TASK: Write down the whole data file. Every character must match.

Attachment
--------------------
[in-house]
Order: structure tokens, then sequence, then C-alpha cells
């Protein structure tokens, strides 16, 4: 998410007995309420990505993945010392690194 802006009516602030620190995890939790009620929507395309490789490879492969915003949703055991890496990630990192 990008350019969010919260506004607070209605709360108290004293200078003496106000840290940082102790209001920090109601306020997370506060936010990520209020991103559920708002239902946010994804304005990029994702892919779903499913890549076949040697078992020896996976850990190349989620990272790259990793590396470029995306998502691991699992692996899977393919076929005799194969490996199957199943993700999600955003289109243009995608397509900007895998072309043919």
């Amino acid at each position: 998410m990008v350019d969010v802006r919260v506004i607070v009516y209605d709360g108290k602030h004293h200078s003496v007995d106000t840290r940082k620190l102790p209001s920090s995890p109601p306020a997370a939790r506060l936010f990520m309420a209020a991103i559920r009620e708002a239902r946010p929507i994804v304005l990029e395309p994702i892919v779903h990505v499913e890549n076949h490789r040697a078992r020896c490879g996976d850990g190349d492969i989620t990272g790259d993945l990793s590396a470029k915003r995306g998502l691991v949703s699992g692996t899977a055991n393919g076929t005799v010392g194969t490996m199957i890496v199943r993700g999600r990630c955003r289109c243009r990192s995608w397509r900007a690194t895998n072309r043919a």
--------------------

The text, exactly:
[in-house]
Order: structure tokens, then sequence, then C-alpha cells
């Protein structure tokens, strides 16, 4: 998410007995309420990505993945010392690194 802006009516602030620190995890939790009620929507395309490789490879492969915003949703055991890496990630990192 990008350019969010919260506004607070209605709360108290004293200078003496106000840290940082102790209001920090109601306020997370506060936010990520209020991103559920708002239902946010994804304005990029994702892919779903499913890549076949040697078992020896996976850990190349989620990272790259990793590396470029995306998502691991699992692996899977393919076929005799194969490996199957199943993700999600955003289109243009995608397509900007895998072309043919």
């Amino acid at each position: 998410m990008v350019d969010v802006r919260v506004i607070v009516y209605d709360g108290k602030h004293h200078s003496v007995d106000t840290r940082k620190l102790p209001s920090s995890p109601p306020a997370a939790r506060l936010f990520m309420a209020a991103i559920r009620e708002a239902r946010p929507i994804v304005l990029e395309p994702i892919v779903h990505v499913e890549n076949h490789r040697a078992r020896c490879g996976d850990g190349d492969i989620t990272g790259d993945l990793s590396a470029k915003r995306g998502l691991v949703s699992g692996t899977a055991n393919g076929t005799v010392g194969t490996m199957i890496v199943r993700g999600r990630c955003r289109c243009r990192s995608w397509r900007a690194t895998n072309r043919a």